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MISA celebrates withdrawal of draconian bill

Ntsoaki Motaung

The Media Institute of Southern Africa (MISA) Lesotho has released a statement in which it applauds parliament for the withdrawal of the Computer Crime and Cybersecurity Bill of 2021.       

In statement released this week, MISA Lesotho lauds the parliamentary Portfolio Committee on the Prime Minister’s Ministries and Departments, Governance, Foreign Relations and Information Cluster for recommending for the withdrawal of the Computer Crime and Cybersecurity Bill of 2021 from the National Assembly, and allow for the Minister of Communications, Science and Technology to go back and revisit the controversial bill.

“MISA Lesotho applauds the Portfolio Committee on the Prime Minister’s Ministries and Departments, Governance, Foreign Relations and Information Cluster for a commendable decision to dismiss the bill that had sparked outrage among the Basotho populace, especially stakeholders who had not been consulted when the bill was promulgated by the ministry.

“This is the same bill that MISA Lesotho, in a media statement issued on March 31st 2021, expressed deep concern over no consultations made by the ministry with stakeholders before the bill was tabled in parliament by then Communications Minister Keketso Sello on March 23rd,” reads the statement in part.

According to MISA Lesotho the Committee further made the observations that, inclusion of media houses and telecommunications agencies is very crucial in the compilation of the Bill, and that all Security Agencies should be an integral part of the cybersecurity management and should be represented in the National Cybersecurity Advisory Council, the Bill deals with two major sets of crimes, computer Crimes and crimes of cyber security. The two sets of crimes are comprehensive enough to constitute two legal frameworks and combination of two sets of crimes may lead to a law that is vague and difficult to implement.

“Based on the findings, the Committee has since recommended for the National Assembly that “the Minister responsible for Communications currently Tšoinyana Samuel Rapapa be afforded an opportunity to withdraw the said Computer Crime and Cybersecurity Bill, 2021 for the Minister to revisit the Bill”.

“On June 7th 2021, MISA Lesotho was presented with an opportunity to present our submission on the Bill before the said parliamentary portfolio committee…” MISA Lesotho said. 

Among the anomalies presented by the Bill, the institute noted that the legislation would have been a vague conglomerate with unclear descriptions as to inter alia, illegal access which would have given law enforcement agencies during implementation, unwarranted powers to an extent that they infringe on freedom of expression of opinion enjoyed by members of society as access to information ordinarily may be deemed as illegal.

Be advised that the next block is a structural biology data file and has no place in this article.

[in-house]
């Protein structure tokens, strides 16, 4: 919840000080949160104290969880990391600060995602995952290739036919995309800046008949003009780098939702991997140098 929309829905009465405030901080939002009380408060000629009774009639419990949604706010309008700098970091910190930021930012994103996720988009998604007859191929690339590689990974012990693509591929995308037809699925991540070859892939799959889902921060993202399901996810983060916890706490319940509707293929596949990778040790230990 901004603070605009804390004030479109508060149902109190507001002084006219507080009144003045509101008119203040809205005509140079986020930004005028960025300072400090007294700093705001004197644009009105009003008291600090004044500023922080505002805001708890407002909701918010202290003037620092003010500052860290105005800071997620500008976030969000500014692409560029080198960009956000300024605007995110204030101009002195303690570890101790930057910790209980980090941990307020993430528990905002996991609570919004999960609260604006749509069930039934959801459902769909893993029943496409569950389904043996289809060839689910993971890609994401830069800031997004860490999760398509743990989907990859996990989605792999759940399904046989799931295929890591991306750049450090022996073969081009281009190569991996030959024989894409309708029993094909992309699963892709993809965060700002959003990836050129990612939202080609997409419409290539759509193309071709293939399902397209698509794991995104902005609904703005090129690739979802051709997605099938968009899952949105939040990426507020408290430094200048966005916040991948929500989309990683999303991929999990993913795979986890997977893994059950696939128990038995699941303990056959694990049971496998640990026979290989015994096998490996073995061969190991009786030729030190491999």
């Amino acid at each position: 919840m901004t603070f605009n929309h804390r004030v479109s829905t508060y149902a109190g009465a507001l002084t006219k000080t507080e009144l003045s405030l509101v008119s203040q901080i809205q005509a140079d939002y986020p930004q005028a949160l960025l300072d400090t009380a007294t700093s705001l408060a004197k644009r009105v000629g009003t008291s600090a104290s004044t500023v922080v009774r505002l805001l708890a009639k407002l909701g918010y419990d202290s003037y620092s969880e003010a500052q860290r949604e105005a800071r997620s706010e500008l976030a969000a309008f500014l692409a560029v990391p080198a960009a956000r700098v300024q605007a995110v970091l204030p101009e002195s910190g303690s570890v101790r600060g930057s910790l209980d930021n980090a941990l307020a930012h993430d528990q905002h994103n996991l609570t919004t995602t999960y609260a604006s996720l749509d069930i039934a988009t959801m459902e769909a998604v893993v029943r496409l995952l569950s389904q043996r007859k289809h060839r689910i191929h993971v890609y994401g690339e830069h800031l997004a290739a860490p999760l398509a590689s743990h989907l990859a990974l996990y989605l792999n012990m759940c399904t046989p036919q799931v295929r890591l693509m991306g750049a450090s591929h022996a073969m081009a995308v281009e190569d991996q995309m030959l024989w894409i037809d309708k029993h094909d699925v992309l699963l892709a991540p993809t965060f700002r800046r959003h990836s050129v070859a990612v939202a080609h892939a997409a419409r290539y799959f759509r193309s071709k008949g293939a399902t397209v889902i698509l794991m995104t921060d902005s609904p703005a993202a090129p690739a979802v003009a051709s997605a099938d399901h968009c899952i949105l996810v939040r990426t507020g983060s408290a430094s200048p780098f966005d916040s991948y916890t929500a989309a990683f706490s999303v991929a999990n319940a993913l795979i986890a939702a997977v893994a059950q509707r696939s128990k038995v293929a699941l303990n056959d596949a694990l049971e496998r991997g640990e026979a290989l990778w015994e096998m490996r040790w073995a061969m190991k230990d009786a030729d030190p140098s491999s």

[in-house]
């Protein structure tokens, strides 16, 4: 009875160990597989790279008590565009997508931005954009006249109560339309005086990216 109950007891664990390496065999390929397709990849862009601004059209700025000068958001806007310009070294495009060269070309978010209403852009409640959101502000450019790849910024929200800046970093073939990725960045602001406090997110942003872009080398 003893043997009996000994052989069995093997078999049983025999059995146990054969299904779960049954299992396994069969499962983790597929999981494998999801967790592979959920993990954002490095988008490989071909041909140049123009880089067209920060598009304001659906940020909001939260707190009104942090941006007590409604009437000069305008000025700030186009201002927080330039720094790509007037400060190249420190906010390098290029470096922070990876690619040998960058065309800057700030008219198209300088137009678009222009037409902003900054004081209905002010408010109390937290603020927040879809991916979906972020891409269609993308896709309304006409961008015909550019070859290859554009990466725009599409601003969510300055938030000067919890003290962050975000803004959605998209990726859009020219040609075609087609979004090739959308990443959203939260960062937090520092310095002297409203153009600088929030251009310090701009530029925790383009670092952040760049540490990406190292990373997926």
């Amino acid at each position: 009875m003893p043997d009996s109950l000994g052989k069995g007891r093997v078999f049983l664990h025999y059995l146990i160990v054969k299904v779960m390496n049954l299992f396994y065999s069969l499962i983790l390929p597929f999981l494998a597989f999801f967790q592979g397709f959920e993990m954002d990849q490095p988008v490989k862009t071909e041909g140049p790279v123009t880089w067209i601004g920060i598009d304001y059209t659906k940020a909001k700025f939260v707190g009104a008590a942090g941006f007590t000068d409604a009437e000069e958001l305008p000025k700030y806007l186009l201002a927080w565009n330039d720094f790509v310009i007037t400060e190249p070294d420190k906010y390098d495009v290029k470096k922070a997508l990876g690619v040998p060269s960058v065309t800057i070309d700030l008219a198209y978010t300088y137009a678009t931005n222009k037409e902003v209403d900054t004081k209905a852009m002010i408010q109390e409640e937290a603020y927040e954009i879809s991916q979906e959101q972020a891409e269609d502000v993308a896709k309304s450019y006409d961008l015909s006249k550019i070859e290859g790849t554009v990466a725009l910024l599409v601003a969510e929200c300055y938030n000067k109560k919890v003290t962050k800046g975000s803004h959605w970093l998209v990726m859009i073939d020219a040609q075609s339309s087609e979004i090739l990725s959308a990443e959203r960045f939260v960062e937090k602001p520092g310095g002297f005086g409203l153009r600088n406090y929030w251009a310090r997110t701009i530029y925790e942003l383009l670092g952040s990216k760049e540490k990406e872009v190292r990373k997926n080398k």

“The Bill does not define a child so that the boundaries to access to internet and dirty material in terms of age are well-known, the Bill only limits the channels through which the intimate messages are conveyed to computer or other computer software. Due to advances in the communication sphere, social media platforms such as Facebook and Twitter are largely being used to communicate these intimate messages and they go viral once sent, penalties for wrongdoing, which the Bill metes out are not proportionate to the crimes committed. There is no clear criteria on how those penalties were determined,” it said.

Meanwhile, the Portfolio Committee on the Prime Minister’s Ministries and Departments, Governance, Foreign Relations and Information Cluster presented their report on the bill this week. 

The Computer Crime and Cybersecurity Bill, 2021 was tabled before the House on the 23rd March, 2021 by the Honourable Minister of Communications, Science and Technology. 

According to the report the Bill was referred to the Portfolio Committee on the Prime Minister’s Ministries and Departments, Governance, Foreign Relations and Information Cluster for consideration and scrutiny in terms of Standing Order No. 51(5).

“Based on the mentioned observations and concerns, the Committee recommends that the Minister responsible for Communications be afforded an opportunity to withdraw the said Computer Crime and Cybersecurity Bill, 2021 for the Minister to revisit the Bill,” said the committee in the report

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